• Great comment, as well as the one on terminology. Thanks.

      • Thom
        Your comment is a good one. I did think a bit after reading it though, and had some thoughts:

        There are many investigators who see the variation map not just at the HRR level, but at the hospital and individual one. Through that lens, there are overlooked nuances, and the answers as to why docs do “stuff” becomes less clear.

        Pockets of high utilization exist where supply is not abundant for example. Of course, operative factors in one domain may not be those exercised in another. However, if one is to consider practitioners providing services with greater intensity in these “low” supply areas, one cannot rule out a conscientious, or more overt, aggressive style of care, eg, as simple as repeat visit every 4 instead of 8 weeks.

        I raise this issue not for its theoretical potential, but on the merits. Some docs are aware and practice in this mode of care delivery. Many are inculcated into this cultural style, and its not exclusive to high supply regions. It is provider or supplier induced demand.


    • Thanks for your comment Brad. You make a bold statement when you say ” It is provider or supplier induced demand,” Bold statements need citations & data.

      If I were to write “it is possible there are healthcare providers performing unnecessary procedures in areas of high or low provider supply” is like writing “fraud exists.”

      Fair enough. Probably true. But, identifying it, quantifying it, and doing something about are another matter altogether.

      The point of my earlier comments was to clarify that Dartmouth’s findings of supply-sensitive care are regionally based. That is a strength and a limitation.

      Extending these findings to the individual level is a fallacious.argument.

      Some blatant self-promotion- I hope you visit my invited blog post that began this conversation.



      • Though I agree with Thom about the strict, proper interpretation of the Dartmouth findings, it is not unreasonable to think it is consistent with provision of both unnecessary care and some high-intensity care that is within the range of reasonableness.

        I do not think it that “it is possible there are healthcare providers performing unnecessary procedures in areas of high or low provider supply” is the same as saying “fraud exists.” Fraud, as I interpret it, implies intent, culpability, and responsibly. I do not think the physicians who perform procedures we researchers believe (yes, from studies!!!) are, in general, not worthwhile, are trying to sell snake oil and know it. I think they honestly disagree with the studies (there is some room for debate on some of them), don’t know about the studies, or are stuck in a bad situation. What would you do, at, say, age 55 when you’ve been trained to do X and now we think X is not worthwhile? Kind of hard to give up X. I don’t blame them!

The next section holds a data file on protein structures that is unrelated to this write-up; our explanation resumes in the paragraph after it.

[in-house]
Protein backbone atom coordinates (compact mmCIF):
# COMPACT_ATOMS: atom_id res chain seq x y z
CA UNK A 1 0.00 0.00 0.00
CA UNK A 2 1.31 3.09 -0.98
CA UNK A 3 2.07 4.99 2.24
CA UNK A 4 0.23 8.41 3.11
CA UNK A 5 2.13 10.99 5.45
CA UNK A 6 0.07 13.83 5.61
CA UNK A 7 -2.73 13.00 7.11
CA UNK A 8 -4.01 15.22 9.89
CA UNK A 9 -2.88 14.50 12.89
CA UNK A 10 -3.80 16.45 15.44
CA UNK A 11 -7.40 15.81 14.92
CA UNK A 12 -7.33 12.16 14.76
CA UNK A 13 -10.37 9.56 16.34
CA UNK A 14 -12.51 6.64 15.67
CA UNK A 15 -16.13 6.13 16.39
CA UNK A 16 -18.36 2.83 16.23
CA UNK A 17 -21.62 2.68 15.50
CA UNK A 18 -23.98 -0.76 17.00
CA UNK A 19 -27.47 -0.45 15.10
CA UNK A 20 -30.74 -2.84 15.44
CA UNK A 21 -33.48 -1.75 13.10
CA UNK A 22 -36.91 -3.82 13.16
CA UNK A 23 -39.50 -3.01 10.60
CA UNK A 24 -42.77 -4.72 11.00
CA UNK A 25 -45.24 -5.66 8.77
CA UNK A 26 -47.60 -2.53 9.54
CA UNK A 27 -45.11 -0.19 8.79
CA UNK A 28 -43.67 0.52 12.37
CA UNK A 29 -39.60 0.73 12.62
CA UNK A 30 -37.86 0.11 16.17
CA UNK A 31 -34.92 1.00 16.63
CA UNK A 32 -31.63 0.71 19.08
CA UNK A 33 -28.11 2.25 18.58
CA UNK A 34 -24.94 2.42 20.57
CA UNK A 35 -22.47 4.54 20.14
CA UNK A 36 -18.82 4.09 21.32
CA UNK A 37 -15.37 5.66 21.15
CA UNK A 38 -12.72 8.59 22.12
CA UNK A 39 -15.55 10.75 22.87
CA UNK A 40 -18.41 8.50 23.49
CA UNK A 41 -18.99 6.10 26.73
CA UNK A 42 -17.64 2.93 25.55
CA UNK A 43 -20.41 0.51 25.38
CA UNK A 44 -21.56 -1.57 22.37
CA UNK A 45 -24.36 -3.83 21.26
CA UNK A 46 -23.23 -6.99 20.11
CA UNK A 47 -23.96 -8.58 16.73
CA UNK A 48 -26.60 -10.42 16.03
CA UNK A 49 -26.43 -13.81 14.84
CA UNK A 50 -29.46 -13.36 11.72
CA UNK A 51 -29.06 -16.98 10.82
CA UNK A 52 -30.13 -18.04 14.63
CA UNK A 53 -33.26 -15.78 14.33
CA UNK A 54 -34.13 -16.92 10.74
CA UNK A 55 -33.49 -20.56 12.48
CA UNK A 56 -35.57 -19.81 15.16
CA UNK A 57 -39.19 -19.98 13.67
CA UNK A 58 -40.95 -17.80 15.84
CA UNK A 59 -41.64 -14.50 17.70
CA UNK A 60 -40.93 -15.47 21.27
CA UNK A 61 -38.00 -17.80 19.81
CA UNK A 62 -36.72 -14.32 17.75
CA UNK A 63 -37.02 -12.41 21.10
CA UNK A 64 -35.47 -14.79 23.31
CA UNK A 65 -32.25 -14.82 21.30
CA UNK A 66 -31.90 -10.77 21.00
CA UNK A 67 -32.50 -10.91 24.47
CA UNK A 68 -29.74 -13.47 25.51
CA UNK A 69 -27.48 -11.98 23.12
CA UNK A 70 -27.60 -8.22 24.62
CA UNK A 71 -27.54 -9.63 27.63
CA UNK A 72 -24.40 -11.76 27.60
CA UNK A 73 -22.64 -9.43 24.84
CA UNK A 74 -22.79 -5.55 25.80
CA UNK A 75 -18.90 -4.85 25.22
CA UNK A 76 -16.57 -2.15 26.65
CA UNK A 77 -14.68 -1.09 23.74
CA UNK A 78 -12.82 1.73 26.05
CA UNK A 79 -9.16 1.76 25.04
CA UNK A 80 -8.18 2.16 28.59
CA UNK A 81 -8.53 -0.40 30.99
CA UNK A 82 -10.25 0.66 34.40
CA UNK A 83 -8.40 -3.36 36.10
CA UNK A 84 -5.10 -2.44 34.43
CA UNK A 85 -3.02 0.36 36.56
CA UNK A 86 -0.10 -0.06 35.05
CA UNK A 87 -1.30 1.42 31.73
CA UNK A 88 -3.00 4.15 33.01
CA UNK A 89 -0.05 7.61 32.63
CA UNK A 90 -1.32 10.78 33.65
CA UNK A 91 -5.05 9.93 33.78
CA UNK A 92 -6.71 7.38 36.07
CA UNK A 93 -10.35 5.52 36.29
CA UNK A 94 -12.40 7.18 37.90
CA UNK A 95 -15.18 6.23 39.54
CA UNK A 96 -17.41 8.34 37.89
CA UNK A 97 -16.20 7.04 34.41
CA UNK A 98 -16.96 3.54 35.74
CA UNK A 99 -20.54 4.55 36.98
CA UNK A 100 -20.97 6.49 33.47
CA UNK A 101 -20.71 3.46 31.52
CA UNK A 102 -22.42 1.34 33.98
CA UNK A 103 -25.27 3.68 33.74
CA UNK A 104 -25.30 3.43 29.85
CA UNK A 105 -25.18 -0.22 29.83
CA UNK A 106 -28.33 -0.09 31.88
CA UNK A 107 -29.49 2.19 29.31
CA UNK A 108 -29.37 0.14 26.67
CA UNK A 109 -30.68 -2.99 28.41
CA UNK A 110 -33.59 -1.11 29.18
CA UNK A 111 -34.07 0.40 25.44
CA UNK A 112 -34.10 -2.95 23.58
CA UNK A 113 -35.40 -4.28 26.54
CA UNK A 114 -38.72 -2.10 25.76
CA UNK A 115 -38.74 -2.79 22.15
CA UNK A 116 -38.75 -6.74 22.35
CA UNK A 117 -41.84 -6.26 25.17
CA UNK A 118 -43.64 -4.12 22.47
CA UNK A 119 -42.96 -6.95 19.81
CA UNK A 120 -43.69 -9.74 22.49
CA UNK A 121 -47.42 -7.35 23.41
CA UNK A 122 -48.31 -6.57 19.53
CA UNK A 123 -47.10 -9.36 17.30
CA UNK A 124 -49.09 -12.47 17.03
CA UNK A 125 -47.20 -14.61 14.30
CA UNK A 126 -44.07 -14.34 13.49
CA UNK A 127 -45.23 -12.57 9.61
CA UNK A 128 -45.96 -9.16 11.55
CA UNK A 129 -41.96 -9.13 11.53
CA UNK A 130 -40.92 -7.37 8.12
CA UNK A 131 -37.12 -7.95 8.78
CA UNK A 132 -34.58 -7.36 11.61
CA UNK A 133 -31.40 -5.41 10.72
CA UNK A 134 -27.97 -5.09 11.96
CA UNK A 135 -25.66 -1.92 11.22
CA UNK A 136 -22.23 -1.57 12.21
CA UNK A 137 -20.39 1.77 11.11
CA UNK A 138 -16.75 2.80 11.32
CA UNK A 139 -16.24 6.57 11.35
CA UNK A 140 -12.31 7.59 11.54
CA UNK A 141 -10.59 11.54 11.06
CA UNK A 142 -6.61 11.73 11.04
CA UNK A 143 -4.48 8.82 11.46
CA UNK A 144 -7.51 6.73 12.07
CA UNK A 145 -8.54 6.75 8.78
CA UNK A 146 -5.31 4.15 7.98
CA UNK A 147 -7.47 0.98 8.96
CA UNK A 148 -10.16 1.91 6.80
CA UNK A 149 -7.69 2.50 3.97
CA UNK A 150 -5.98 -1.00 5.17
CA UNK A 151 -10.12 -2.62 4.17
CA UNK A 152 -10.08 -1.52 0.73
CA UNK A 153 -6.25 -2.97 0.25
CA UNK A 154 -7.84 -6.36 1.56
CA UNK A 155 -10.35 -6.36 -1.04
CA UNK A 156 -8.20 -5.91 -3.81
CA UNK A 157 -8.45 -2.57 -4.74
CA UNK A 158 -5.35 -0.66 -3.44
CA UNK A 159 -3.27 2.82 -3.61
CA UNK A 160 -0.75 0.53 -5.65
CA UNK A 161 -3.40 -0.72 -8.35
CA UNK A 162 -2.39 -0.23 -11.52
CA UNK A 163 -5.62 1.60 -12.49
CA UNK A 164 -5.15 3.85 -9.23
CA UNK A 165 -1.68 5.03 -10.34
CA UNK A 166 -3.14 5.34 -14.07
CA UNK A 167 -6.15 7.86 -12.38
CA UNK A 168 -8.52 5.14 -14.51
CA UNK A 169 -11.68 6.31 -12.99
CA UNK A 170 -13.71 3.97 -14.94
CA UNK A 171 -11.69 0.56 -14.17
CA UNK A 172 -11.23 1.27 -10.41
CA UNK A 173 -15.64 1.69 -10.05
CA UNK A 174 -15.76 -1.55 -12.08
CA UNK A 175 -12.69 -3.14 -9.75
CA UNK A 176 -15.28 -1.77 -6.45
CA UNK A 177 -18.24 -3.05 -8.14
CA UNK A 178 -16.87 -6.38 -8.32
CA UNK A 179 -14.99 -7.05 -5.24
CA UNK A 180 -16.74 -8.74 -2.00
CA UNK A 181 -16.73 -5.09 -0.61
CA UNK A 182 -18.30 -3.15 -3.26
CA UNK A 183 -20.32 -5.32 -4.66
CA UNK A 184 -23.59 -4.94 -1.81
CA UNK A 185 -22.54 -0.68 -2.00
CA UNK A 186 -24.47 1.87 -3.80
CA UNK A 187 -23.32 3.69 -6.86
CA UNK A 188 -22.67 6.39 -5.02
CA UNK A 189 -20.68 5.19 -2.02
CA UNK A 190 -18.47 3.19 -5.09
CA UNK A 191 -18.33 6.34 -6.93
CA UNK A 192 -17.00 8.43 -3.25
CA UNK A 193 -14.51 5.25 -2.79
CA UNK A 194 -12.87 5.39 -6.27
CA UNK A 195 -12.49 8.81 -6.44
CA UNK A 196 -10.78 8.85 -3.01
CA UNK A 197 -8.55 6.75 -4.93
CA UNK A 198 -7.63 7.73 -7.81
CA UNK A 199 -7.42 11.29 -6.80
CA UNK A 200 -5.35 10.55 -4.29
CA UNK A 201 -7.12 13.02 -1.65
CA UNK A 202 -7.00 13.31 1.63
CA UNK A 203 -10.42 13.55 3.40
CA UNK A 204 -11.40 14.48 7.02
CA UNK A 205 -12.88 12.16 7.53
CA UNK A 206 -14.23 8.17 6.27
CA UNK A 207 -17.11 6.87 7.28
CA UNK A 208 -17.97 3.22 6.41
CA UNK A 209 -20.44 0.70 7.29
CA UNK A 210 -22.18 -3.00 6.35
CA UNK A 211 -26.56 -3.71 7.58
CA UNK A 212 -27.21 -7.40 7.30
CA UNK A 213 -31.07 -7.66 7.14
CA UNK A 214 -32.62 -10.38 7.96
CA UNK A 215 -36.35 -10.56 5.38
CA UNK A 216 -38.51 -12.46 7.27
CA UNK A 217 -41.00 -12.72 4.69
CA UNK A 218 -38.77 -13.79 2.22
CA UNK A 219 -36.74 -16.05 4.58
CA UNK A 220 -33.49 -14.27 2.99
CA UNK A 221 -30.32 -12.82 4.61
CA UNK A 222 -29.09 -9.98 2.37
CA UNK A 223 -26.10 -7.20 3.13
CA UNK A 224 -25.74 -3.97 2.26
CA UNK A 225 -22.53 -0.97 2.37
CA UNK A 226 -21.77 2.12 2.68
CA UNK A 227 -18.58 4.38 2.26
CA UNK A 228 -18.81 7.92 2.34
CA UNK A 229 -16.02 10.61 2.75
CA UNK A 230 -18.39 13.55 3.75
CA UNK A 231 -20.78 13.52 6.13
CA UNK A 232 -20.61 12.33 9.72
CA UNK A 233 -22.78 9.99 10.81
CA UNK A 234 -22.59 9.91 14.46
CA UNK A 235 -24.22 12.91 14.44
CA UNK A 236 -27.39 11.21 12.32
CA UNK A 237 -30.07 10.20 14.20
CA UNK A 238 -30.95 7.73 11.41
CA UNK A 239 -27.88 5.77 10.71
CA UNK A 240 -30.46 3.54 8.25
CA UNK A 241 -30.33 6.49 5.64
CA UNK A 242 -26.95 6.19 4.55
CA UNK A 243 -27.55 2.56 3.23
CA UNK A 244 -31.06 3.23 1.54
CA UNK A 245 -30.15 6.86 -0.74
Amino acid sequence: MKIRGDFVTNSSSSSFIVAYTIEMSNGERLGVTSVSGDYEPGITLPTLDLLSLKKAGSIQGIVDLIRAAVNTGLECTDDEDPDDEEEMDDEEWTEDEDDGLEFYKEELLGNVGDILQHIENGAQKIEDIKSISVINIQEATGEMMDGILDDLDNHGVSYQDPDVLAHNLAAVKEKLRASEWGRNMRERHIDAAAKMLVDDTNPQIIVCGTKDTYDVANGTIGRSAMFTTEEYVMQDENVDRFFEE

This is a systemic problem. There is overprovision of low-value and no-value care. Dartmouth results are consistent with that but do not tell us precisely where it is. Nor do they tell us what to do about it. Expecting physicians to just hang up their stethoscope and give up their livelihood because a study has found their work to be not distinguishable from placebo or no better than a cheaper alternative is asking far too much. It’s not fraud, not in general, and not at the provider level. It’s what Brad said it is, “healthcare providers performing unnecessary procedures.” That’s a problem, but the finger points in more than one direction.

    • Austin,

      We are in agreement.

      I wrote these lines earlier:

      If I were to write “it is possible there are healthcare providers performing unnecessary procedures in areas of high or low provider supply” is like writing “fraud exists.”

      I was not saying unnecessary or unproven treatment is fraudulent. I was saying that both statements as written are probably true. I was making the point to Brad that such statements are best backed by data. I know you agree there.

      Identifying unnecessary or fraudulent care at the individual level, quantifying either, and doing something about them are another matter altogether.

      Thanks for the conversation.

      • Thom
        Very rich thread. This is stimulating.

        Below link takes you to an insttructive paper that reviews some of the regional vs local/individual issues you speak about. I could be mistaken, but I dont believe the dissociation is entirely fallacious. There is some heft beyond what Dartmouth asserts.

        Also, I did not wish to convey that SID is the sole explanation for utiliztion in low supply areas. Merely, its partially causal– and coexists with other potent factors that are difficult to disentagle.